This St. Patrick's Day, defy convention and celebrate snakes
For many of us, Saint Patrick is known as the protector of the rolling hills of Ireland. Every year people around the world join in celebrating his legendary story.
The green beer, shamrocks and other verdant regalia common of the current St. Paddy’s Day are actually meant to celebrate the story of St. Patrick. Folklore has it that after 40 days of fasting and wearing a garment of green, he drove the snakes out of Ireland and chased them into the sea.
To this day, the grassy landscapes of Ireland remain free of any snake species. And despite this popular tale, they always have.
According to scientists, there has never been any fossil evidence of snakes found on the island; proving no snake has ever slithered on Irish soil. It is believed snakes were unable to reach these lands due to the Ice Age, which kept Irish territory too cold for snakes to survive.
England, on the other hand, was colonized by three species of snakes: venomous adder, grass snake and smooth snake. This was possible by the land bridge connecting the country to Europe.
Ireland is one of five regions that are snake-free. The others are New Zealand, Iceland, Greenland and Antarctica.
Although many staff and Conservation Volunteers at the Nature Conservancy of Canada (NCC) may celebrate St. Patrick’s Day, we like to keep our snakes on our lands. In fact, we’re making efforts to ensure they stay.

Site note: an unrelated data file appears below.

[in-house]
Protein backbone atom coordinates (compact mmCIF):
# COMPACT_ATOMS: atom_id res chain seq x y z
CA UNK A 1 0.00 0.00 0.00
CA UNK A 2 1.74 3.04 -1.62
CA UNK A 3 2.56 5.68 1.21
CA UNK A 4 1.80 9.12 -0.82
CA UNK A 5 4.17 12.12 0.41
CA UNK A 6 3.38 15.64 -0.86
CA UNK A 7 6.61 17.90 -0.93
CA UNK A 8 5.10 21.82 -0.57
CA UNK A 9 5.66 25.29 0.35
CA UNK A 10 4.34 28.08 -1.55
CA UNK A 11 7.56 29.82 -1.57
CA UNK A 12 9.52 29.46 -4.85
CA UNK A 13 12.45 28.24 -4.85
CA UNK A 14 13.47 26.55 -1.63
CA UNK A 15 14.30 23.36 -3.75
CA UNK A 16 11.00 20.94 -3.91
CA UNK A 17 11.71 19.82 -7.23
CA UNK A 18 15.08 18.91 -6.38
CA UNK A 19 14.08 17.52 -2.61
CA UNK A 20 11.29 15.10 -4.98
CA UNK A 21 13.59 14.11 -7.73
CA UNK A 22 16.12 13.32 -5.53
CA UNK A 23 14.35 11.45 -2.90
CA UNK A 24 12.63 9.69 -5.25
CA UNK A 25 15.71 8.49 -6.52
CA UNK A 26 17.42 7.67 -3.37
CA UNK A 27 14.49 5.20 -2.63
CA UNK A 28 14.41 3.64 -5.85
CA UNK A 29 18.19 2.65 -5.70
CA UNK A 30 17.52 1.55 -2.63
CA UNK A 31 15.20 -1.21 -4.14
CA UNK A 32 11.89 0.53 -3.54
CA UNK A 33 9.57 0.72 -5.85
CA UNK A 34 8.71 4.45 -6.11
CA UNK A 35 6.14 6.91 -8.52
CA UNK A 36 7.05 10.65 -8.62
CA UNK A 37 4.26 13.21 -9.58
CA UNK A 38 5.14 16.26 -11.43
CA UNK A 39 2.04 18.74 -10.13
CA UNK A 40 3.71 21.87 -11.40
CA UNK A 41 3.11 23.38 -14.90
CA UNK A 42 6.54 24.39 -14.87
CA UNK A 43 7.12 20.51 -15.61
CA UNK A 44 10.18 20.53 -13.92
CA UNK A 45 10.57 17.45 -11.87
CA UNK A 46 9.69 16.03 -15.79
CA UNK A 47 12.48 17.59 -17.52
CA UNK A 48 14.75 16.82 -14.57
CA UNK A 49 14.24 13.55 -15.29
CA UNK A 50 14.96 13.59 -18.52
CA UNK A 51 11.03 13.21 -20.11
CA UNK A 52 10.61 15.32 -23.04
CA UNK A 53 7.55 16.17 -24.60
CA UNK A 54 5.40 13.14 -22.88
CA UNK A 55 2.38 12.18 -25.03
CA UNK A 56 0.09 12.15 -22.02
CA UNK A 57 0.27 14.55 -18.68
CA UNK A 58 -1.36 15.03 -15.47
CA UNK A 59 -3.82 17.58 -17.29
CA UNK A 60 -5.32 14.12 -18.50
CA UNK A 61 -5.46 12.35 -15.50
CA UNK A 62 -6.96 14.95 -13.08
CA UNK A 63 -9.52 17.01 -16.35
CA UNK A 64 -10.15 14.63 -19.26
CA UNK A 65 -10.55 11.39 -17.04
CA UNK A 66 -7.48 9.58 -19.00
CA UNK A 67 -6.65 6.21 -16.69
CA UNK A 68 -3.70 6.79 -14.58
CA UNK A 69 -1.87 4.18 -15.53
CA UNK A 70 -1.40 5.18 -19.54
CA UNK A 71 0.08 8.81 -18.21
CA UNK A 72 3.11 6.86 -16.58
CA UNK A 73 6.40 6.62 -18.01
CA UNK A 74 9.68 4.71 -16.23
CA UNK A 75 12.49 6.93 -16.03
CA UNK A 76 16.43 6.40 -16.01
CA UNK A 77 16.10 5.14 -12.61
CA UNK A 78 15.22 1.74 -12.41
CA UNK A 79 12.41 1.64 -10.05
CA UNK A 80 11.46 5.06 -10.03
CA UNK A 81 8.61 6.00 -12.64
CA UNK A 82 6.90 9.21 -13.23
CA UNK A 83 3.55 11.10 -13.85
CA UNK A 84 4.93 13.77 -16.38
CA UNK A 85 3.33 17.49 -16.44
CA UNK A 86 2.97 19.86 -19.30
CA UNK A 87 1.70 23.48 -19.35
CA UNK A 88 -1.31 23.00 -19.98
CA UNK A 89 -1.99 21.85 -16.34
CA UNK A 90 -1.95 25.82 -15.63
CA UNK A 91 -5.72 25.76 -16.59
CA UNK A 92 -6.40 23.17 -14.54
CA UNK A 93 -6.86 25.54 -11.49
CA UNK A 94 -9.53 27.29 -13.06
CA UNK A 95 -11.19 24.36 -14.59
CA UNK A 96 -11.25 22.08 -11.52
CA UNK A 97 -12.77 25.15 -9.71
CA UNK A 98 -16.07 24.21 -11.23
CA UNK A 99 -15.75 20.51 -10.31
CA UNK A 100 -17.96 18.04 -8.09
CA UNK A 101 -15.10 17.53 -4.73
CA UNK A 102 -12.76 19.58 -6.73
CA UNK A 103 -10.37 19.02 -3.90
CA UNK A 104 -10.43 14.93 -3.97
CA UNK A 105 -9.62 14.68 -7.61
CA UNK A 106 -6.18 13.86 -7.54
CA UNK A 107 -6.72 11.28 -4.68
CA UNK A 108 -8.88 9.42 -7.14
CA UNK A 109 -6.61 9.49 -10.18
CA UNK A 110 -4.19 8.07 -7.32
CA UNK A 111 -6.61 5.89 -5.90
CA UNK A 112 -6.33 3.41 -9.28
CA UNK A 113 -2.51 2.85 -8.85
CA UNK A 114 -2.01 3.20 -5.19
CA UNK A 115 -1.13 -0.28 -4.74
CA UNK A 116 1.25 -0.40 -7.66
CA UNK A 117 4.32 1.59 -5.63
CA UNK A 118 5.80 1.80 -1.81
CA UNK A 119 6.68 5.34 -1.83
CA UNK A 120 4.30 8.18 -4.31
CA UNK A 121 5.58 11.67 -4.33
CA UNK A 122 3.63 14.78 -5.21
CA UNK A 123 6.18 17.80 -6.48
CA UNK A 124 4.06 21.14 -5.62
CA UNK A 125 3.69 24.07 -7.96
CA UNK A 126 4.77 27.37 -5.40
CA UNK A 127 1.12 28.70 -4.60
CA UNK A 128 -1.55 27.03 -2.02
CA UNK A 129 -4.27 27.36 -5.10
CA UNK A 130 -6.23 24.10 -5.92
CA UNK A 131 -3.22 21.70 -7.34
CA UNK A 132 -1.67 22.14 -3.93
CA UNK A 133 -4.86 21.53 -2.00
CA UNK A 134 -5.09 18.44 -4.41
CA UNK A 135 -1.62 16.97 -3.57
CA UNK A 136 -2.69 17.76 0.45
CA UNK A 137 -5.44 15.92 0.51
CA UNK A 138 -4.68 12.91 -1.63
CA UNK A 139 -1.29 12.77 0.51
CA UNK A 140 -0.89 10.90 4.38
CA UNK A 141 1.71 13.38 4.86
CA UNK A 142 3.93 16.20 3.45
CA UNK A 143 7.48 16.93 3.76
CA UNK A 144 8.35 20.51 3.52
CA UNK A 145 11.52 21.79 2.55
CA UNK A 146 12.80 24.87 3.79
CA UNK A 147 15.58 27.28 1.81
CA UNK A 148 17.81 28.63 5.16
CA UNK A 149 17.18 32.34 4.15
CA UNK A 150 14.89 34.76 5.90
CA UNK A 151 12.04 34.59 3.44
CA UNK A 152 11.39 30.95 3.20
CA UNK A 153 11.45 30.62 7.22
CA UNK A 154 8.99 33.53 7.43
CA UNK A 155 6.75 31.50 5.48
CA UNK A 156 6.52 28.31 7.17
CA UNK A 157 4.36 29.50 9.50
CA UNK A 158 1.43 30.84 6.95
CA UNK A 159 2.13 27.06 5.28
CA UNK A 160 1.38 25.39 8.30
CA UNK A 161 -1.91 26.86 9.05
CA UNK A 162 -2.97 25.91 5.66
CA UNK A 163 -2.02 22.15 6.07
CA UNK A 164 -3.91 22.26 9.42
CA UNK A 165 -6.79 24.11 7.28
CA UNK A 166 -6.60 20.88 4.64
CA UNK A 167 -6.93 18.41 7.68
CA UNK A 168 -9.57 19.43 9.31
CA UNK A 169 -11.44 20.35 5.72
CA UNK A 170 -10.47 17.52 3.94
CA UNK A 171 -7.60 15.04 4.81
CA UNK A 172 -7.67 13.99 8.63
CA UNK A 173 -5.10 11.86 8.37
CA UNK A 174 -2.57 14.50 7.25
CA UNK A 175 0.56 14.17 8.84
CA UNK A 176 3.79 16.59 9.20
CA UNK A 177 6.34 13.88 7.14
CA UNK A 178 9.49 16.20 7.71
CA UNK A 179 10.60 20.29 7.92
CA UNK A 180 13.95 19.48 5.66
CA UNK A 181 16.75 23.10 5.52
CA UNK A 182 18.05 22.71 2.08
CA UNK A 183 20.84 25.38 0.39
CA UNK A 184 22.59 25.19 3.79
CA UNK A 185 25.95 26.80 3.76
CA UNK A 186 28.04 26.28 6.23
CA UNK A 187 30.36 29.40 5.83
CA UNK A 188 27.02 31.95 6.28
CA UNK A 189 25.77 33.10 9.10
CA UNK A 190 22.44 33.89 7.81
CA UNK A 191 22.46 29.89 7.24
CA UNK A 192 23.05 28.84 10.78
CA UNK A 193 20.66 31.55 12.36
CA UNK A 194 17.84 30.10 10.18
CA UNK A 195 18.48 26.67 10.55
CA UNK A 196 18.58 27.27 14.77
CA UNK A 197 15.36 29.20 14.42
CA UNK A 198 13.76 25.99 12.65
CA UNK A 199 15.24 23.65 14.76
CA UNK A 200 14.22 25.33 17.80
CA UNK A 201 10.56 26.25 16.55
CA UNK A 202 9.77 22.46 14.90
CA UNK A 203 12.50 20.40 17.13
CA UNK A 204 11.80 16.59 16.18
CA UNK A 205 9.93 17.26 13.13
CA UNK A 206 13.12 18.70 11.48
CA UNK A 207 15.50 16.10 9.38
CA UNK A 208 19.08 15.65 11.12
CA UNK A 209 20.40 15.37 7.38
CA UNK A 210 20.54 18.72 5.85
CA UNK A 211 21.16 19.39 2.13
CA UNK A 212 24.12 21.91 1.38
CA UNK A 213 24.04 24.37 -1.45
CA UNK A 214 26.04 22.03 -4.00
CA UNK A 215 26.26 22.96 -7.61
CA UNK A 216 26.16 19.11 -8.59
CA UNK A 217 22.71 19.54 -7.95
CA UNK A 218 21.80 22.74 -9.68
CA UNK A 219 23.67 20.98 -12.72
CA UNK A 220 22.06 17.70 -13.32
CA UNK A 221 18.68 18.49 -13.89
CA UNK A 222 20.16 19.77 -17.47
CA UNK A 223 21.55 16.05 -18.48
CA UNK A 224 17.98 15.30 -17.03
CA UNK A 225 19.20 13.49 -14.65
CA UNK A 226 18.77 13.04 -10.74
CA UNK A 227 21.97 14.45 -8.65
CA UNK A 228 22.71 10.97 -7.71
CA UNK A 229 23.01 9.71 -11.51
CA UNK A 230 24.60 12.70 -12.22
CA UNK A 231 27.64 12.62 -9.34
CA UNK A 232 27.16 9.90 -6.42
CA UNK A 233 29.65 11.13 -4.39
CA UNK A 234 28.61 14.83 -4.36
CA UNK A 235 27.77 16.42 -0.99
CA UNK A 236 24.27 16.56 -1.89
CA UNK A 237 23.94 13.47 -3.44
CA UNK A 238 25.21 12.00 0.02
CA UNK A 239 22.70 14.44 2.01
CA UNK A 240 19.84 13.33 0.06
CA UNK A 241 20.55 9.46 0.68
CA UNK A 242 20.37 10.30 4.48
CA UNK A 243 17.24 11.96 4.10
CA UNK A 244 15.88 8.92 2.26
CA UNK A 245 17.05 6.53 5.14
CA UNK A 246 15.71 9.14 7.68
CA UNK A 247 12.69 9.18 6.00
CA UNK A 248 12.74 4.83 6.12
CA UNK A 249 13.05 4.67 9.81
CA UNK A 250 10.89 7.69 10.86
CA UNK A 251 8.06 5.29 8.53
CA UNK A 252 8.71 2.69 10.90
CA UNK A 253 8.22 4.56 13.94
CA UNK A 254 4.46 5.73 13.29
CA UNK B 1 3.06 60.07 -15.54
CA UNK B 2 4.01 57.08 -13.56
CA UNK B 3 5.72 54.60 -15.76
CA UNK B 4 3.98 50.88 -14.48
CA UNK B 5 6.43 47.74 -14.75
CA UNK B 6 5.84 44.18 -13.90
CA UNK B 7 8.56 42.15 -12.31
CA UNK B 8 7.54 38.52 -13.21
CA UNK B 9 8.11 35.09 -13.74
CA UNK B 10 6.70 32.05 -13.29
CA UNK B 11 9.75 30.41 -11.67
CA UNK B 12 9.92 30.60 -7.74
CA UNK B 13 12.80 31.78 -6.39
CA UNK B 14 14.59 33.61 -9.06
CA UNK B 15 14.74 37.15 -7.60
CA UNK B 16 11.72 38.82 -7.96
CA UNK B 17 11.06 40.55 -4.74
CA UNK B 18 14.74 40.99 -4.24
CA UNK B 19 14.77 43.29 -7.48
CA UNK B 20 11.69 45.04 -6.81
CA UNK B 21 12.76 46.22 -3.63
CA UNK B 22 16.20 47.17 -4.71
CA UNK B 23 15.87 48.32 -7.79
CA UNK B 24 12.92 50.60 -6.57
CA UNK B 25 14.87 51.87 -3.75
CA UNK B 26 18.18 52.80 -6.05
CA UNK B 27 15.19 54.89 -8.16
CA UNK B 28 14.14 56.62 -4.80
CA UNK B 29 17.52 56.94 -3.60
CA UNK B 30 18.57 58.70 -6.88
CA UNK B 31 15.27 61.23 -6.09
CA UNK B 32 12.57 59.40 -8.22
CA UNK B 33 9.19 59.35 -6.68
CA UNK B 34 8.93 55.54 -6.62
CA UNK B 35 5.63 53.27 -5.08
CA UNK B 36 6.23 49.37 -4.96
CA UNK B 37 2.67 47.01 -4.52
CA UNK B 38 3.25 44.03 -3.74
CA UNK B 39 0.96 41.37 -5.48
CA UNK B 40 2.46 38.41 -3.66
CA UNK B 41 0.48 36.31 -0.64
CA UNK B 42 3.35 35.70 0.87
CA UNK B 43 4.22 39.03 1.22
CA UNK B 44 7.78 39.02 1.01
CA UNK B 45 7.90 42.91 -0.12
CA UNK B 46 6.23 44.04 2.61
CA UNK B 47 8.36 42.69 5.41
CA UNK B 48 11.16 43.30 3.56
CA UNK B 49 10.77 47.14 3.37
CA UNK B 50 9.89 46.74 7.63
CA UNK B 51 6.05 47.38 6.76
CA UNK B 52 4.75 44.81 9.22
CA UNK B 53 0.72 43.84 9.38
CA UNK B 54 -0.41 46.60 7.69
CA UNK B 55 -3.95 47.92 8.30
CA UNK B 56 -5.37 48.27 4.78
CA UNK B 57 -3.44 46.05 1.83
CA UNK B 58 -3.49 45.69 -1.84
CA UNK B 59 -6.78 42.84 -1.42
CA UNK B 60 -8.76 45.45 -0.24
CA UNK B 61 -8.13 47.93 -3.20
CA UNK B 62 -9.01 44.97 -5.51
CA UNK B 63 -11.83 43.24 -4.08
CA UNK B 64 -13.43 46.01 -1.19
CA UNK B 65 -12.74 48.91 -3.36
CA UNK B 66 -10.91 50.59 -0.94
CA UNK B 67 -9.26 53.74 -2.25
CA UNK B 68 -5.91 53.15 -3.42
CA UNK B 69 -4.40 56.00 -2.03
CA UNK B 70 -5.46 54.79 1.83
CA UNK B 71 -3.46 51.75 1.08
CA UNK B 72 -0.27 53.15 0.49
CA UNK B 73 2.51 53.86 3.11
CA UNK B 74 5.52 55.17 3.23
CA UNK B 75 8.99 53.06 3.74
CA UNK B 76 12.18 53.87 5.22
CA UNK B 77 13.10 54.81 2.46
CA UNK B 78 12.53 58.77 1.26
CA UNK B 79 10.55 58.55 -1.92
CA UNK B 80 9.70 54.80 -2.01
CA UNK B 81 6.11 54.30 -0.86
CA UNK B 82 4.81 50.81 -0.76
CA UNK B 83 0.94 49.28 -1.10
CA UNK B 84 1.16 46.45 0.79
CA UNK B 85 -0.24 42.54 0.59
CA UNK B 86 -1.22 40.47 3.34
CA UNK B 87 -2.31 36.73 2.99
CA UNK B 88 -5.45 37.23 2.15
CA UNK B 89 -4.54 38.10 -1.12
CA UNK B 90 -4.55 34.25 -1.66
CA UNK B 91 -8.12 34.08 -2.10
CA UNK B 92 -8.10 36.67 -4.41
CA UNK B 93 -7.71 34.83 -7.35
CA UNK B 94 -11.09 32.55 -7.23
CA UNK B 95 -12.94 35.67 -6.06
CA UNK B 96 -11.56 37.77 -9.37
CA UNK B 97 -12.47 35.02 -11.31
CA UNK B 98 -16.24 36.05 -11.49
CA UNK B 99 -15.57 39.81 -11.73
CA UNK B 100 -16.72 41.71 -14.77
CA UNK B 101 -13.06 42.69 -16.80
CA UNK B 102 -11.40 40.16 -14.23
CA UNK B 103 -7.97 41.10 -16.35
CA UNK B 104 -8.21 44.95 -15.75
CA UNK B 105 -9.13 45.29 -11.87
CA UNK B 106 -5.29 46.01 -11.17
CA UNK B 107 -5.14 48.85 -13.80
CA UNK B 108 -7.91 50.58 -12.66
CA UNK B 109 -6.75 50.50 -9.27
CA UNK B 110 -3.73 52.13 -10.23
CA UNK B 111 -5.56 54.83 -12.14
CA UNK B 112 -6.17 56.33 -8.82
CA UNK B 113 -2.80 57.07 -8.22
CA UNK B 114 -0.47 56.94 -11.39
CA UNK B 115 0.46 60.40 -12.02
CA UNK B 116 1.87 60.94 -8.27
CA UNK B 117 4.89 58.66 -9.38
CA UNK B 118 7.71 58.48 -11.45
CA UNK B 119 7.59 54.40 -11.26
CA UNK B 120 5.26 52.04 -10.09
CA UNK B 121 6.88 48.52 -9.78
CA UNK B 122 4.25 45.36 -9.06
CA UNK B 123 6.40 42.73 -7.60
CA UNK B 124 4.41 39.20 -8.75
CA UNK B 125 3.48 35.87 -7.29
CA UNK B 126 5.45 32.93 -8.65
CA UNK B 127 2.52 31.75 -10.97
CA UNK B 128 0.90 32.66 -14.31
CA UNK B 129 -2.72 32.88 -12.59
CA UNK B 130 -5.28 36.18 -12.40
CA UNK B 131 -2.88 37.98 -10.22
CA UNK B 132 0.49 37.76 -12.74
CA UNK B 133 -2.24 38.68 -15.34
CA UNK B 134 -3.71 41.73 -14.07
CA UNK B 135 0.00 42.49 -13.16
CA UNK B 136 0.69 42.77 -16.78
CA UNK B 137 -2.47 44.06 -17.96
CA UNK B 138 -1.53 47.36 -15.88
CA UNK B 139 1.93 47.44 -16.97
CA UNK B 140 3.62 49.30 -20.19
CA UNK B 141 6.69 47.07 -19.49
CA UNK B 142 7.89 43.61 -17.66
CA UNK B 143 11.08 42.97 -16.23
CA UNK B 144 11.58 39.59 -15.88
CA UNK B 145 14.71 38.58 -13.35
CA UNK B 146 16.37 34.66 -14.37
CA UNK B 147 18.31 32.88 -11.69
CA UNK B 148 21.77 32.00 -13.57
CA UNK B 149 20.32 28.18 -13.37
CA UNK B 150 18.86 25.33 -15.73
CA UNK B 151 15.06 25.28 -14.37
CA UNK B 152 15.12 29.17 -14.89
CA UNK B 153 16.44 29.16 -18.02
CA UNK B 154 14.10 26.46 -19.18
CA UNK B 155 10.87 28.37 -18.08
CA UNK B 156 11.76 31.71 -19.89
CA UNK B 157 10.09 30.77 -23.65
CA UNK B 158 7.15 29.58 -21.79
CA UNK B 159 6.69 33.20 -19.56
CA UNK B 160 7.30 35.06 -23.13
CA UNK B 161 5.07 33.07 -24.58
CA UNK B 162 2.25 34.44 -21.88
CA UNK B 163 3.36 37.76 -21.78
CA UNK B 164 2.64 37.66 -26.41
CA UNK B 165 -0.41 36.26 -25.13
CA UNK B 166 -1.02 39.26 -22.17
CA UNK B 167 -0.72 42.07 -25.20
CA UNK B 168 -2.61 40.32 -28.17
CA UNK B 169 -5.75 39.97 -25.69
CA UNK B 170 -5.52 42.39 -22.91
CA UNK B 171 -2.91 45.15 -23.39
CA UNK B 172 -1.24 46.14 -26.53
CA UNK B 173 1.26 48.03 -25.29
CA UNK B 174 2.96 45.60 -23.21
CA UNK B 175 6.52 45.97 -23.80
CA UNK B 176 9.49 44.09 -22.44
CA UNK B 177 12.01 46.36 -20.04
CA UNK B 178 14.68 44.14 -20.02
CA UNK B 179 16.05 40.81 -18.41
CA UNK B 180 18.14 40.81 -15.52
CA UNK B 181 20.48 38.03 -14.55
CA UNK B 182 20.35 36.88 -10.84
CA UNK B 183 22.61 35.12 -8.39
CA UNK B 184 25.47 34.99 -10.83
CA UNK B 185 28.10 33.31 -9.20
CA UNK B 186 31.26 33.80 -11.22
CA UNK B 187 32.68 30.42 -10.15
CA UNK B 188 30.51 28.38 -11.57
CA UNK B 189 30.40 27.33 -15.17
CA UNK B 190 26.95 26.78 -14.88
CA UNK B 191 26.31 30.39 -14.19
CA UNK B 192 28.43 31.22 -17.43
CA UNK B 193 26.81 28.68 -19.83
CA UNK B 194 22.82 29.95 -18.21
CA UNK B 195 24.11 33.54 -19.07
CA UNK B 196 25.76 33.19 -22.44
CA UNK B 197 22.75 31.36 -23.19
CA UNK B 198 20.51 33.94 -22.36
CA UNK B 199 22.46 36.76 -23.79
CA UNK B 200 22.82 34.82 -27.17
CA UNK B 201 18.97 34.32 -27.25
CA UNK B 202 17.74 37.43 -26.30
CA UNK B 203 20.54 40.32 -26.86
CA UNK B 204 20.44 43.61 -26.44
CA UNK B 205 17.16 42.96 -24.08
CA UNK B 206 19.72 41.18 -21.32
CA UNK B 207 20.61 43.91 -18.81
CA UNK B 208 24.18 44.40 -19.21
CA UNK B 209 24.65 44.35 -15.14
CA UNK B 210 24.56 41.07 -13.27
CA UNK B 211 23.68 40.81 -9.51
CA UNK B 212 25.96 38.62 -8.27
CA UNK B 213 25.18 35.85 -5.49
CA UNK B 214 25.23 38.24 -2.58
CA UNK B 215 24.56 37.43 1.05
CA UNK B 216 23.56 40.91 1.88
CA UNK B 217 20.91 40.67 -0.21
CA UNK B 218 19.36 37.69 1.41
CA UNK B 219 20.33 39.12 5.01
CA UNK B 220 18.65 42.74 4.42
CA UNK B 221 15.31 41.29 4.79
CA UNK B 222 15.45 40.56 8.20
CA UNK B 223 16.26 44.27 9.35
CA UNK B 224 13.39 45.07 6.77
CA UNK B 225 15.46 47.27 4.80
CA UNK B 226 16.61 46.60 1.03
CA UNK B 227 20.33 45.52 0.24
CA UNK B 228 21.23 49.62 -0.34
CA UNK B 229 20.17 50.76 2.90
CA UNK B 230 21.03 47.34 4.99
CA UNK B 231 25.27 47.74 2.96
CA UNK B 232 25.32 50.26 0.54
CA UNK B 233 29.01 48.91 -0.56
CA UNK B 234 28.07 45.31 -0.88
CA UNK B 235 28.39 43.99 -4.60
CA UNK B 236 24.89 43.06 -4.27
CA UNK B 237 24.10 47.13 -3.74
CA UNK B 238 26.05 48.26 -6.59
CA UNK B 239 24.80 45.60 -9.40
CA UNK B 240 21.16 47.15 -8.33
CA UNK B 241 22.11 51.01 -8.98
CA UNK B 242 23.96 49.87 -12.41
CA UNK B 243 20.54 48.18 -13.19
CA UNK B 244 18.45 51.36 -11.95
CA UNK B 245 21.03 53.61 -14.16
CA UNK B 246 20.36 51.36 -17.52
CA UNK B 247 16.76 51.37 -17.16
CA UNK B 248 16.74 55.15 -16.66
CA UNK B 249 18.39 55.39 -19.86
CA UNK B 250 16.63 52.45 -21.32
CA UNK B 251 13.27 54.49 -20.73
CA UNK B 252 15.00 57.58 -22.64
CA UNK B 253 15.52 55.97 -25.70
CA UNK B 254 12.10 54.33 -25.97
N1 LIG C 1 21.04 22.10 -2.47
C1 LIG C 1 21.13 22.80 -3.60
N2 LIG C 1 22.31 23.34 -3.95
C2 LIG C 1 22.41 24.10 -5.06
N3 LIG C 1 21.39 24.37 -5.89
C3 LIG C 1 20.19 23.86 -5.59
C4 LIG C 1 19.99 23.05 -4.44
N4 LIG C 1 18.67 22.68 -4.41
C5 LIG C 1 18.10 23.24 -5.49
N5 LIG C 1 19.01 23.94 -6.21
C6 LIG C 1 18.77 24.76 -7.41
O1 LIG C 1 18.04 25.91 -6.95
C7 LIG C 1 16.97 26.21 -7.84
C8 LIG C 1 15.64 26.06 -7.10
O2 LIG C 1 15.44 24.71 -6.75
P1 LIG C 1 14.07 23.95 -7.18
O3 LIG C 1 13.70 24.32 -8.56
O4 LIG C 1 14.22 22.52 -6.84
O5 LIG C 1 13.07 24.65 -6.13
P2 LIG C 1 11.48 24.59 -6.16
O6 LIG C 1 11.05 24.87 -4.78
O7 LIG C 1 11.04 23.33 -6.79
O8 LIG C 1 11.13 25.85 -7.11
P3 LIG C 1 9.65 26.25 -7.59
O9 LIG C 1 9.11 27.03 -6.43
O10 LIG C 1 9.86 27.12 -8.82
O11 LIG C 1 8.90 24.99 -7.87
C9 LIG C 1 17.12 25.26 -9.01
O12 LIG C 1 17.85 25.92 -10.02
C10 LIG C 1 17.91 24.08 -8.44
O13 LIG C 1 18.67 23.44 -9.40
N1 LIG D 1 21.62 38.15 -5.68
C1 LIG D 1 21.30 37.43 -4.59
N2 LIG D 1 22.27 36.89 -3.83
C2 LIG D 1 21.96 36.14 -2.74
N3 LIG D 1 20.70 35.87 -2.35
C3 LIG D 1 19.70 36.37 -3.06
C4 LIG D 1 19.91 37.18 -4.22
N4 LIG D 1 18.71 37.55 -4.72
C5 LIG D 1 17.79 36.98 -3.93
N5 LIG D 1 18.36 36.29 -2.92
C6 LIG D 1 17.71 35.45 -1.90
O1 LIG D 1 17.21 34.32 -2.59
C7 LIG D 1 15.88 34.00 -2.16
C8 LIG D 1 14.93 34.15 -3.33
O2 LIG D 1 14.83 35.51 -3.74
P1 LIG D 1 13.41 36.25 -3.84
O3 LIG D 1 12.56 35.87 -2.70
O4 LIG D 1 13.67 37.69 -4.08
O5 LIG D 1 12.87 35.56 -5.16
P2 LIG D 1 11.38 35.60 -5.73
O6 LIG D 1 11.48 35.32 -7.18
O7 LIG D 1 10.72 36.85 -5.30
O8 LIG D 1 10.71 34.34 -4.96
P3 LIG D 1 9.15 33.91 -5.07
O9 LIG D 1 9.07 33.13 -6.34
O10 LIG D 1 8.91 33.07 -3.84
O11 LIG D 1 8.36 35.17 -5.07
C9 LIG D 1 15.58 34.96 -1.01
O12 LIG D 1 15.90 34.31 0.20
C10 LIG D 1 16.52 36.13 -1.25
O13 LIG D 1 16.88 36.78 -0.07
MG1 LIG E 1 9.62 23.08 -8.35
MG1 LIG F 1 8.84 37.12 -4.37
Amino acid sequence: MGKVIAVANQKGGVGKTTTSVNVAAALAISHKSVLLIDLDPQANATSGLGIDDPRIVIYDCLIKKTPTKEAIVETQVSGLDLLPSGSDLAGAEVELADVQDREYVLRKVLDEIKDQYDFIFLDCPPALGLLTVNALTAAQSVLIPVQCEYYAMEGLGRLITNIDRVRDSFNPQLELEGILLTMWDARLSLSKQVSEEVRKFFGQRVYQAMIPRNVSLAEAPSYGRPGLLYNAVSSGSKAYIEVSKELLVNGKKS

Snakes are an important part of ecosystems. As middle-order predators, they keep natural environments and food webs working.
There are 25 species of snakes in Canada, including the now-extirpated (locally extinct) timber rattlesnake. Twelve of these 25 snake species are considered endangered by Committee on the Status of Endangered Wildlife in Canada.
One of these species is the blue racer, a snake exclusive to Pelee Island, present on the more than one-kilometre stretch of land protected by NCC on the island.
“NCC’s work to manage non-native invasive plants and plant succession in key areas provides a mosaic of sun and shade to keep the snake species on NCC properties happy,” says Mhairi McFarlane, conservation science manager for NCC’s Ontario Region.
By eradicating most of the non-native common reed from an 800-metre stretch of shoreline on the island, NCC has recreated foraging, basking, nesting and hibernation sites for snake species present on Pelee Island, including blue racer and eastern foxsnake.
Snakes can be found on NCC’s many properties across Canada, except in Newfoundland and Labrador. That said, in 2010 a pregnant garter snake was found in St. David’s in southwestern Newfoundland. This species, despite being native to other Canadian regions, was considered an introduced species on the island.
For those of you who are like Indiana Jones and are afraid of snakes, you have nothing to fear. A common misconception of snakes and a reason why people develop a fear towards them is their presumed venomous bites. But in Canada, there are only three species of venomous snakes: the endangered Massasauga in Ontario; the western rattlesnake in southern British Columbia, southwestern Alberta and southern Saskatchewan; and the rare night snake in limited areas of southern BC.
It is important to note: snakes are more afraid of you than you are of them. Much like any species, they generally will only bite if provoked. Bites from snake species in Canada are few and far between.
But this superficial fear of snakes (also known as ophidiophobia, or ophiophobia) is one of the main reasons why many snakes are at risk. In addition to habitat loss and fragmentation, snakes face several human-posed risks such as harassment and needless killing.
The Nature Conservancy of Canada is not only working to protect the species on our properties from coast to coast, we are also working to raise awareness about our slithery friends. So on this St. Patrick’s Day, celebrate the Irish saint with your attire; not your mindset. While sporting green, help share the importance of these not-so-scary reptiles.